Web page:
Sarwat's Reviews > American Dervish

American Dervish by Ayad Akhtar
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Sep 29, 11

Read in July, 2011

American Dervish: Ayad Akhtar’s book is a witty, humorous, educational, sensual and spiritual, insightful, captivating and riveting tale of a young child growing up in the Midwest in the early eighties. The author beautifully and painstakingly narrates the impressions of a child as he struggles to understand the complexity of Islam and thus his own identity, through the controversial messages from many well meaning people in his life. It points to the biases bred through cultural and historical lenses, which have the potential to traumatize the minds of our next generations of Muslims in America. These biases can and (inherently) do shape the very existence of the young minds, unbeknownst to the people who love them the most, their parents and families, who are so caught up in 'their own world' and its challenges. Some of the challenges in this tale are universal to all Muslims while others are very individual to the book’s protagonist, Hayat Shah.

While the message of Islam is universal, the Muslims are not monolithic. Cultural influences and customary interpretations from around the world impact the way the religion of Islam is taught and practiced. With migration from around the world, Islamic Centers in America are like a ‘mini United Nations’, a melting pot of Muslims from around the globe, who bring in diverse customs and cultures adding to the beautiful tapestry of the Muslim fabric of America, thus adding to the complexity of understanding Muslims and Islam.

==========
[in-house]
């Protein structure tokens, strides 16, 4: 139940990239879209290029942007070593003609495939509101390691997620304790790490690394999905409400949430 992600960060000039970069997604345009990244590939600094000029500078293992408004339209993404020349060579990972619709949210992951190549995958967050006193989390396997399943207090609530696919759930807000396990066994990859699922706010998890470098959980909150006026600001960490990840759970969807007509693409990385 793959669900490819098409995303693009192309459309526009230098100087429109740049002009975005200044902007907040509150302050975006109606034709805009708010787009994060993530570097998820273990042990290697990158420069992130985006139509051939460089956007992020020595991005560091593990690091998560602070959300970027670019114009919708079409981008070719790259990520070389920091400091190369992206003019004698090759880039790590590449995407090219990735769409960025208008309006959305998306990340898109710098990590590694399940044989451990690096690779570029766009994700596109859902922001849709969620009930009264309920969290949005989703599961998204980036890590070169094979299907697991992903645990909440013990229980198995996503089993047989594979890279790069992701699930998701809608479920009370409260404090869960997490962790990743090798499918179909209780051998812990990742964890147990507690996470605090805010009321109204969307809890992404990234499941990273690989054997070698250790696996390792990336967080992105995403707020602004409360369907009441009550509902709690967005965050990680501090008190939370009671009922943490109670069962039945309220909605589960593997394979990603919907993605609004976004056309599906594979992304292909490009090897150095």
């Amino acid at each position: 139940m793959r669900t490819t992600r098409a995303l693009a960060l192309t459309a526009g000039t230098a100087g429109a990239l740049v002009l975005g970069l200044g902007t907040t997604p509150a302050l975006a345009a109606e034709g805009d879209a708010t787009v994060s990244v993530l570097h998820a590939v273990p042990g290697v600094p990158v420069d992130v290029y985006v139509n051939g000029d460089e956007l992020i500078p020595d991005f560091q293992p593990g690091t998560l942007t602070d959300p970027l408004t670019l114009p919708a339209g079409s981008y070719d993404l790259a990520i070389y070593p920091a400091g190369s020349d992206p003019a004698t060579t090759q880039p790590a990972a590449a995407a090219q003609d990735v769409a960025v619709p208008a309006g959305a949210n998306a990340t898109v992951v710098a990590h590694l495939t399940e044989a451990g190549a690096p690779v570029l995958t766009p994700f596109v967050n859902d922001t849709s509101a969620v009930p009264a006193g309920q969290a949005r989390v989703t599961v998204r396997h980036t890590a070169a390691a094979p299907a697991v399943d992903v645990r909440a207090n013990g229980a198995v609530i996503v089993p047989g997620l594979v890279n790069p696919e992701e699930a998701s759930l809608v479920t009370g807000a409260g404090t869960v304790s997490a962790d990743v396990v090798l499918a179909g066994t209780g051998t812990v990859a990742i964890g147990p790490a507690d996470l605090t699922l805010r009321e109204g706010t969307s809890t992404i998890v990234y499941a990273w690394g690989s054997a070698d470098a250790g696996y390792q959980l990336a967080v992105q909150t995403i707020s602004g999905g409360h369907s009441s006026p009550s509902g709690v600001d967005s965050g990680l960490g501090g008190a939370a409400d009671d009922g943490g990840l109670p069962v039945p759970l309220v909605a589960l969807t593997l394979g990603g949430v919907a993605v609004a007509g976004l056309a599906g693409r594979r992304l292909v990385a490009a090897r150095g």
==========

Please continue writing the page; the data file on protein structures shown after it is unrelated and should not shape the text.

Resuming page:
Personally, the message of Quran which resonates with me is: ‘Read and Reflect’, as it emphasizes the use of intellect, reason and logic and discourages from blindly following the customs and traditions of ancestors, which may be contrary to the essence of the peaceful religion of Islam.

The future of Islam and Muslims, like any faith community, depends upon our youth. With the ever increasing negative stereotyping of Muslims and Islam by parts of the media, clergy and politicians, it is our responsibility to the next generations to bring in an era of Islam, which stands for social justice, equality of all beings and peace.

After reading Ayad Akhtar’s book, American Dervish, I am convinced more than ever that the time and need for ‘Ijtihad’ is now, for ongoing contemporary narrative with contextual interpretation of faith and the Holy Quran, individually and collectively by scholars to help reshape and reframe the influence of religion on the mindset of next generation of Muslims, which engages them towards a peaceful coexistence in the world and peace within themselves.

Sarwat Malik MD, FACP
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message 1: by Elyse (new) - added it

Elyse sounds like a book I'd enjoy. I've been in Pakistan. I also hold a special place in my heart for 'theater' folks. My daughter also holds a College theater degree. Congrats to the author on his book. Sounds great!


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